After disaster, captain turns himself in to police
The captain of the Aung Soe Moe Kyaw 2 ferry, which killed at least 73 people when it sank last month, gave himself over to authorities yesterday, and faces murder charges.
THE captain of the Aung Soe Moe Kyaw 2 ferry, which sank earlier this month in a disaster that led to dozens of deaths, has handed himself in to police, according to the Sagaing Region station.
“[The ferry’s captain] came to the police station and was arrested on October 28. The vessel sank in the Yin Mar Pin district [of Kani township] so we have transferred him to the police station there,” said a police official who declined to be named as he lacked authority to speak to the media.
On October 15, the massively overloaded Aung Soe Moe Kyaw 2 ferry capsized on its journey between Homalin and Monywa after it is thought to have hit a rock.
Approximately 230 people were on board at the time of the accident, though the ferry was only licensed to carry 36 passengers. Many onboard were teachers and students on their way home for the Thadingyut holiday.
According to the most recent figures from the Sagaing regional government, 73 people died in the disaster with another seven still missing.
The ferry’s captain has been charged with rash handling of a vessel and negligent homicide under sections 280 and 304(a) of the penal code by police in Kani township.
“We are interrogating him now. We will arrest all those responsible for the disaster and try them in a court of law,” said a police captain from Kani township.
Four other members of the ferry’s crew have so far been arrested by police in connection with the tragedy.
Ma Mi Mi Aung, a survivor from the ferry disaster, yesterday told The Myanmar Times she was relieved that the captain had come forward.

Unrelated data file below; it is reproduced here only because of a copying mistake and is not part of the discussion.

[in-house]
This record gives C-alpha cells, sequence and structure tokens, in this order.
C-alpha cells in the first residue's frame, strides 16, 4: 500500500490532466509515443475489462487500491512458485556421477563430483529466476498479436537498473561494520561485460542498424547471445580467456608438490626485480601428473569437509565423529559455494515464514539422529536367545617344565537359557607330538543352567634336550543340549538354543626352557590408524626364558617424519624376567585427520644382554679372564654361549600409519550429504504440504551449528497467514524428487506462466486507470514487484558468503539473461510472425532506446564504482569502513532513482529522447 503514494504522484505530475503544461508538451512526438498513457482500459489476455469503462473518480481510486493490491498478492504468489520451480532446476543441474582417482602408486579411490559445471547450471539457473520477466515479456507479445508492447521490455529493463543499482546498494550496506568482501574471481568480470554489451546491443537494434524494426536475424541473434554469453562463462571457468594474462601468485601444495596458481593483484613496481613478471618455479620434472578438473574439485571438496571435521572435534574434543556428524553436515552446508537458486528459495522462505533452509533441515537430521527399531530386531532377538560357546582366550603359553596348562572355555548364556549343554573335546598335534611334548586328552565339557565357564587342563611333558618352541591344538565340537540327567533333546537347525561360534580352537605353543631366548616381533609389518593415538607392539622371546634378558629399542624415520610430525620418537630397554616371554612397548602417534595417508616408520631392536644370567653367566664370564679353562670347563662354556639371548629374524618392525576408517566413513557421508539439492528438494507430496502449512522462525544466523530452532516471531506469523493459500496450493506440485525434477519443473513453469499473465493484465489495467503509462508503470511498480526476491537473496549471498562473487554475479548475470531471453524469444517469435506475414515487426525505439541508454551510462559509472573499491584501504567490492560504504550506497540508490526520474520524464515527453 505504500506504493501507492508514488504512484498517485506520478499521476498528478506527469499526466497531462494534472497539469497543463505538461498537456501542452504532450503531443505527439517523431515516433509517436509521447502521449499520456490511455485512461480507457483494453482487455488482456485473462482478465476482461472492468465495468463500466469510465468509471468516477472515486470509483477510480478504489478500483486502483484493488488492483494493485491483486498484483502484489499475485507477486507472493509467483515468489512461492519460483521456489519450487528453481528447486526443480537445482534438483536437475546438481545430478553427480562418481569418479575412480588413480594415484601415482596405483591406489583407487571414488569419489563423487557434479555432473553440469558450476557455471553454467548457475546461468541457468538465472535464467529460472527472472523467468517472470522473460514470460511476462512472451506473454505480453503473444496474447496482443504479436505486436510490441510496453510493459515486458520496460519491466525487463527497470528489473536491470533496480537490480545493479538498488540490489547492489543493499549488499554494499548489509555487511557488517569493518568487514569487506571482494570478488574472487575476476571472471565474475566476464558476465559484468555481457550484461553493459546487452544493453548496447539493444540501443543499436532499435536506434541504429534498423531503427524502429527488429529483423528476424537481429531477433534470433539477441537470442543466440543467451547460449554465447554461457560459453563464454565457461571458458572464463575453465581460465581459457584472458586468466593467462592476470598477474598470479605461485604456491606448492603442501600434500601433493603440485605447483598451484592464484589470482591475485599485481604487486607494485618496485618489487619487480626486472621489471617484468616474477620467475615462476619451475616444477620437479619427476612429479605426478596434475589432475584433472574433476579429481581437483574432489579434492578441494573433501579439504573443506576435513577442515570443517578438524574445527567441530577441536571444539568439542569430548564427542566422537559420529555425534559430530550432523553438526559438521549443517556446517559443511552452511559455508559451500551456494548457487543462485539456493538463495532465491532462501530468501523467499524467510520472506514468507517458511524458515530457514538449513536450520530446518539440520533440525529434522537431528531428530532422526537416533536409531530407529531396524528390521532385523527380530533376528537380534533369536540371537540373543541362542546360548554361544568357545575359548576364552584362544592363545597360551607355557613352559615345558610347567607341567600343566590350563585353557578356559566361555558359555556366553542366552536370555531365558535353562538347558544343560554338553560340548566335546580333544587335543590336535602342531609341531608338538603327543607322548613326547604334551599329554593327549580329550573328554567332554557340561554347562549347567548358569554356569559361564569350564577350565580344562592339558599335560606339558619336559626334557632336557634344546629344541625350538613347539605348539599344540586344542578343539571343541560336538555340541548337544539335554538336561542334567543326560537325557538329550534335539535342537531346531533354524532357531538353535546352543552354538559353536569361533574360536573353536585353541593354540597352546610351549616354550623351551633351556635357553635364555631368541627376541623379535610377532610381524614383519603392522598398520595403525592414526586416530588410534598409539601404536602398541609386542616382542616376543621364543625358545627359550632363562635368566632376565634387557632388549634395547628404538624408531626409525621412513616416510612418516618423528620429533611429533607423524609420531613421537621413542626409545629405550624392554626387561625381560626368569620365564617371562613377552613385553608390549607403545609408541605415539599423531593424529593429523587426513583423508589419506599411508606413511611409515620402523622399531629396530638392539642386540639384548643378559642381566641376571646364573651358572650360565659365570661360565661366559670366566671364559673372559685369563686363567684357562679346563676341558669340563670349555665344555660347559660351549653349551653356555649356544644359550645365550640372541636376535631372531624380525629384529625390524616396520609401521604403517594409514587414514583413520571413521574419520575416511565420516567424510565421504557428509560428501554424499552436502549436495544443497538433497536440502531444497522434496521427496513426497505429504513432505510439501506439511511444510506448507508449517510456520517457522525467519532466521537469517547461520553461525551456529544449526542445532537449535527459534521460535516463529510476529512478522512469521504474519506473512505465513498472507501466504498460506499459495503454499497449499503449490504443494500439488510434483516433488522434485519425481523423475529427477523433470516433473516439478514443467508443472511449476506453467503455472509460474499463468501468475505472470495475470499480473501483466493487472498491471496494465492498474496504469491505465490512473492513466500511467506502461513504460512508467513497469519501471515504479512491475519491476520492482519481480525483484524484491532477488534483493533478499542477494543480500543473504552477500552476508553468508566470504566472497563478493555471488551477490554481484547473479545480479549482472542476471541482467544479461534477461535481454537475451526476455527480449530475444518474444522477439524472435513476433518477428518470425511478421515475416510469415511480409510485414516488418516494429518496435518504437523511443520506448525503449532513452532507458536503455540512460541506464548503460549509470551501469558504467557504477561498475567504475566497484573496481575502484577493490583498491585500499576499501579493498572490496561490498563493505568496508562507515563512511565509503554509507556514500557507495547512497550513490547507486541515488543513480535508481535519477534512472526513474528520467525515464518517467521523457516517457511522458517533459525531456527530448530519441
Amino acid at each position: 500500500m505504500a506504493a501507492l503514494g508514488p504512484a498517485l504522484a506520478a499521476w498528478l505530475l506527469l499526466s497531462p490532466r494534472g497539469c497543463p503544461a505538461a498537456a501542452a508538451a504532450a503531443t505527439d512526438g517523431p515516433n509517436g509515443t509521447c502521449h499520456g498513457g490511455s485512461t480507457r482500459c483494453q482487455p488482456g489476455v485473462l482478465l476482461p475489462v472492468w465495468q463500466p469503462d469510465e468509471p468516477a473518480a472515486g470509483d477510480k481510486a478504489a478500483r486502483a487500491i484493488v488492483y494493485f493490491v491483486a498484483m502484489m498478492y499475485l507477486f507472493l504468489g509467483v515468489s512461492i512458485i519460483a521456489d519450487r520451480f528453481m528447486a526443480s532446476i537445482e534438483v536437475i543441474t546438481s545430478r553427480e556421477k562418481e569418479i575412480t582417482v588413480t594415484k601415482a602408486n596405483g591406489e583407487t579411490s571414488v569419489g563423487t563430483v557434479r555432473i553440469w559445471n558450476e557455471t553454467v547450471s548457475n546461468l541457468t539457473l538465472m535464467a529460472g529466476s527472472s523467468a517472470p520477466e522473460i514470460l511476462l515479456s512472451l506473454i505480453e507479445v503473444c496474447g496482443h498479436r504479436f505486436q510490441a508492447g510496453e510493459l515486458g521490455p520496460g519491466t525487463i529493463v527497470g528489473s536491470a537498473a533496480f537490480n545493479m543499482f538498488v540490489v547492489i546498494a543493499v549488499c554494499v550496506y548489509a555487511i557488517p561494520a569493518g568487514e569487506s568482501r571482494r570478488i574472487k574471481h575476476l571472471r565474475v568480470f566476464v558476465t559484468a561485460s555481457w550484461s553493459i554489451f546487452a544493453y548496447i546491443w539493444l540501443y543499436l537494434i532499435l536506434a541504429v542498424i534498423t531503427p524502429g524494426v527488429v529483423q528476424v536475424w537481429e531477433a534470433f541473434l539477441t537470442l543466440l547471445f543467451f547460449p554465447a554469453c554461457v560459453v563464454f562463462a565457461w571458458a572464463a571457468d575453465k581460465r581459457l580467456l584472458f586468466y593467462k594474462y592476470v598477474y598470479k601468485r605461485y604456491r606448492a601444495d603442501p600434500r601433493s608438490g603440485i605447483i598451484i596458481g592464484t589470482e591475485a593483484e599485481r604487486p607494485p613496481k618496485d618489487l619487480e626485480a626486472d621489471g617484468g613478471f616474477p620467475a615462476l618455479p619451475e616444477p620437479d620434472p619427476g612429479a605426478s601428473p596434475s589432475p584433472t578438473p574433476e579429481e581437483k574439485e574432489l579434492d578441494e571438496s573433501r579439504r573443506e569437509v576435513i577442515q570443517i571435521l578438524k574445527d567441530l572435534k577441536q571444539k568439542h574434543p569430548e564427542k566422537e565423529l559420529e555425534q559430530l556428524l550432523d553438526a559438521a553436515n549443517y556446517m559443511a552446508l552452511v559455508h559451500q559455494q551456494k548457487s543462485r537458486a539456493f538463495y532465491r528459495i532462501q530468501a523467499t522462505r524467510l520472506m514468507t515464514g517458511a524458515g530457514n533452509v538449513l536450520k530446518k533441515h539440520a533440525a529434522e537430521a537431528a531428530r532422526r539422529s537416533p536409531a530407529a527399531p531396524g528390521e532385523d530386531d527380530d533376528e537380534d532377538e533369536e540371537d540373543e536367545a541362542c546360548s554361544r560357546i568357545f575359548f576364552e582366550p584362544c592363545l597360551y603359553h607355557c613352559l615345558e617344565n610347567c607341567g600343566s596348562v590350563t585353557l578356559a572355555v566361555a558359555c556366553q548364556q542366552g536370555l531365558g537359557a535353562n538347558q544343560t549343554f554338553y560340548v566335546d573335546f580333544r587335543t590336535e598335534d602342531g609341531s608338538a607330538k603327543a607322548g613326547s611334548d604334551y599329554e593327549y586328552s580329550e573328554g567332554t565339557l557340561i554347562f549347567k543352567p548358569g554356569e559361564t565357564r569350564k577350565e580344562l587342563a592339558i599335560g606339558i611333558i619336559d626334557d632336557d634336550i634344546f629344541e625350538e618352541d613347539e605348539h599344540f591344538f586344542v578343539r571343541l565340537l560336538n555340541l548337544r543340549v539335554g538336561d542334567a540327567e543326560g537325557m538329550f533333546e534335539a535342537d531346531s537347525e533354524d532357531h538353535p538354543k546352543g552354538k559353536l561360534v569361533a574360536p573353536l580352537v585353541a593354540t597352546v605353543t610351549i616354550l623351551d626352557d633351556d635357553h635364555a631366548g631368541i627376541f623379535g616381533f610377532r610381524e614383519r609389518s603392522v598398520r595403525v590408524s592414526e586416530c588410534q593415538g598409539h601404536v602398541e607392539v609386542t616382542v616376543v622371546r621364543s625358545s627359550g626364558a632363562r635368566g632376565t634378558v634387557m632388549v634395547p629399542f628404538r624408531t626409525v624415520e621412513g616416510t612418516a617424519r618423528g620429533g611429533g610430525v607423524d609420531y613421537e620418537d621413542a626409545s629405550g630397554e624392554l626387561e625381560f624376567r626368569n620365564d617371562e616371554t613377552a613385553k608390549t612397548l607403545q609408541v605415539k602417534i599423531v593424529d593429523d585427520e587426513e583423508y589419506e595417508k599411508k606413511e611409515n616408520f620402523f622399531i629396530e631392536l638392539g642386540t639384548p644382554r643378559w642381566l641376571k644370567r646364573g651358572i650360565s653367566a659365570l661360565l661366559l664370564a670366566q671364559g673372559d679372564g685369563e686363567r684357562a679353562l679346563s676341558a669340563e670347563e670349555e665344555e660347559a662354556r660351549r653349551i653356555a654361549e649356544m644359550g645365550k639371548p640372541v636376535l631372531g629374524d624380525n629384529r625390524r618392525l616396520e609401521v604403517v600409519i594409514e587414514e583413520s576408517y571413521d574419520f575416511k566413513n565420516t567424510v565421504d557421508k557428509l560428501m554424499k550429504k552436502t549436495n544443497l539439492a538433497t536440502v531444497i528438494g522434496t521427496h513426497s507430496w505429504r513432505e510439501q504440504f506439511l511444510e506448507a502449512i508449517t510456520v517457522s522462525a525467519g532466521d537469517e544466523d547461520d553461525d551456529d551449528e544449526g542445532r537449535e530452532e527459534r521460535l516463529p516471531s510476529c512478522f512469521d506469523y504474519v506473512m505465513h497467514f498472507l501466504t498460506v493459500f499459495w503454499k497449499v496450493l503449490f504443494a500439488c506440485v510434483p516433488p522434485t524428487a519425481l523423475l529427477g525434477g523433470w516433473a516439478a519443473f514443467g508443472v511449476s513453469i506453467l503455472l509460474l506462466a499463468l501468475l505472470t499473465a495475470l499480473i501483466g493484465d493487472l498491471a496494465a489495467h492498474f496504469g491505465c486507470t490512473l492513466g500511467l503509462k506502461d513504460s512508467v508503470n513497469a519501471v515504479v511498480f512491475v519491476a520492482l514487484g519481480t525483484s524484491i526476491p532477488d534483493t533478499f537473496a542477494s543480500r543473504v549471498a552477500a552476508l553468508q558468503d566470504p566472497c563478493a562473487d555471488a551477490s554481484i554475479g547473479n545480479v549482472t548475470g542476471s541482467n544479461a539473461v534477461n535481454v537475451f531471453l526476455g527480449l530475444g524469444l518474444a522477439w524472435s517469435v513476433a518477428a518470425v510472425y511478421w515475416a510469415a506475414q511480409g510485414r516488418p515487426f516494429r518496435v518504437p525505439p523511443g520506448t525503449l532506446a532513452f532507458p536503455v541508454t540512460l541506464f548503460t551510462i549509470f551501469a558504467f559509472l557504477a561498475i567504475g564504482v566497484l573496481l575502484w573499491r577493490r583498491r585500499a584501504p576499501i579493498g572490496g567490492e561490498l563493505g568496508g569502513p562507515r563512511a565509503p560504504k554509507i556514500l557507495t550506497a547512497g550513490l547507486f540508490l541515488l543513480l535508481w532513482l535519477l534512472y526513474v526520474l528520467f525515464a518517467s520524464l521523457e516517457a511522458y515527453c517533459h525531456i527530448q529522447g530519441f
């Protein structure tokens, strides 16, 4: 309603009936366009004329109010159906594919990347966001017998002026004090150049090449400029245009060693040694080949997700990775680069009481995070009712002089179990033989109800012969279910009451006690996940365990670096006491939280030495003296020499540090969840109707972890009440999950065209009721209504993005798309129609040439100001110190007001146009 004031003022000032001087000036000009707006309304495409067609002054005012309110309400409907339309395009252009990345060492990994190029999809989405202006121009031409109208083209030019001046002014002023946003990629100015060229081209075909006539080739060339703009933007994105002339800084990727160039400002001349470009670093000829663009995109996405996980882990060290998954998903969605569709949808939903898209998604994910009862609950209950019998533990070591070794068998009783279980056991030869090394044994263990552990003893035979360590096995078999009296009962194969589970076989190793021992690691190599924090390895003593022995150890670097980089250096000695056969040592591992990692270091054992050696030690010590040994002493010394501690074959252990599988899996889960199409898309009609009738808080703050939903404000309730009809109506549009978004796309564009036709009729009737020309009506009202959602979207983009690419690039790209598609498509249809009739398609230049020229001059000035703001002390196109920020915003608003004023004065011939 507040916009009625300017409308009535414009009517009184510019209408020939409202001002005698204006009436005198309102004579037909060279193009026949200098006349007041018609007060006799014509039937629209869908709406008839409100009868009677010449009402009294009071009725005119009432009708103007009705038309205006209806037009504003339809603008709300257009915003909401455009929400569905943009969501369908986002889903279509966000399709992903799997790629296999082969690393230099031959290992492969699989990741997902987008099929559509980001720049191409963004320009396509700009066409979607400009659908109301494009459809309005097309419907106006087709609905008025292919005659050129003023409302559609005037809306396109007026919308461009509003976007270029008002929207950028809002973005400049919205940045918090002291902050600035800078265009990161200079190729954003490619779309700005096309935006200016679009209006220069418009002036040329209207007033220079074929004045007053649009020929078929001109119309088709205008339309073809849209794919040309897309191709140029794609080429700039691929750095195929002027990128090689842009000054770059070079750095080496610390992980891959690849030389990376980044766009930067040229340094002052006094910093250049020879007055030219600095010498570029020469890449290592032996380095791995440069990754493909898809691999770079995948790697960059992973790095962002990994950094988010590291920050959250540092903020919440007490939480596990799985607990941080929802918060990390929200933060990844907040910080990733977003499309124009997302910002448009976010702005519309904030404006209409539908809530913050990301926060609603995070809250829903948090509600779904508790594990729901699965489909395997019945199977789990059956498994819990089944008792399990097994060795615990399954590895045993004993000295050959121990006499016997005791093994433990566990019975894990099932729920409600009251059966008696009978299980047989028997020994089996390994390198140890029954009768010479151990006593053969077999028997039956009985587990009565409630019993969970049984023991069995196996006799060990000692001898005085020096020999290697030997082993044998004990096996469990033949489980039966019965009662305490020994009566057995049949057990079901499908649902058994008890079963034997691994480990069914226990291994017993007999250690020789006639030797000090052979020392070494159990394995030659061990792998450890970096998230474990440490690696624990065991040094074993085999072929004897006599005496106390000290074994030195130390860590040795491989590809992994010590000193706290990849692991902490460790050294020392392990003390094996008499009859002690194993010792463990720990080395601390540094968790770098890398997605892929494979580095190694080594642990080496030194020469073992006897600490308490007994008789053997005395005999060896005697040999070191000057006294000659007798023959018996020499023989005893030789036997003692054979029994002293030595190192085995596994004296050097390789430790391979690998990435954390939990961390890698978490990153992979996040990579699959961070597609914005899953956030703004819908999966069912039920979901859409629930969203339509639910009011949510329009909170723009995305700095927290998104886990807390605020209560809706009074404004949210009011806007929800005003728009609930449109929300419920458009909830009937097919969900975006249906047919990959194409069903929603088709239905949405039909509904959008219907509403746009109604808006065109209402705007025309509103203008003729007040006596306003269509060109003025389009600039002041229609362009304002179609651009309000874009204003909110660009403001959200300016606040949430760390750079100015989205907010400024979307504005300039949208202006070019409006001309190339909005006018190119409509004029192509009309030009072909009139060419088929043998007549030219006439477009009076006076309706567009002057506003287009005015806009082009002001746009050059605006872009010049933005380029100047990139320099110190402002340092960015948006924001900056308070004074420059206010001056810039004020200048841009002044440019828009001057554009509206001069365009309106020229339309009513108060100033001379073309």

“He ran away for a while as he was afraid of retribution. People died because of him. We are satisfied that he presented himself for arrest when he possessed a sound mind again. But we have to wait and see how the case is prosecuted and under what codes,” she said. “This cannot just be treated like an accident: It is a murder case through negligence of those who had the authority to properly supervise the ferry.”
Ferry accidents have become an all-too-common disaster in the country, with residents demanding an overhaul of the water transport network and its safety protocols in the wake of the most recent deadly incident. Mandalay residents have blamed the Inland Water Transport department for failing to properly scrutinise the sunken ferry’s licence and to check its capacity.
Sagaing Region’s Minister for Electricity, Industry and Transportation U Than Nyunt Win confirmed that the ferry did not have the appropriate licence to carry as many passengers as it did, nor to operate the route it did.
But survivors and the family members of the victims say more must be done to avert another tragedy.
“They need to be regularly testing the vessels in operation. They did not run any tests and many people died,” said Ma Khine Zin Kyaw, a survivor of the disaster from Kalay. “We want the government to appoint people who will really work hard to ensure the vessels meet regulations and will work to enforce the law. From my perspective, the government is most responsible for this case because they knowingly allowed this ferry to continue running without a licence for one year.”
Minister U Than Nyunt Win has announced that K2.2 million in compensation will be paid to the families of each person who perished in the accident. This amount is made up of contributions from the national government, the regional government, vessel associations and life insurance providers.
But some have said the amount promised is not enough.
“A soul of person cannot be counted with money. Now, the compensation is very little. Many teachers died. The families relying on the salary of the teachers will not have enough to live on with this compensation. The government should at least provide enough to support the dependents of the deceased,” said Daw Thit Thit Phyo, another survivor.
The government has previously pledged that all those with a share of culpability for the disaster, including public officials, will be called to account.
– Translation by Khine Thazin Han
Rescue workers try to dredge out the sunken ferry from the Chindwin River on October 18.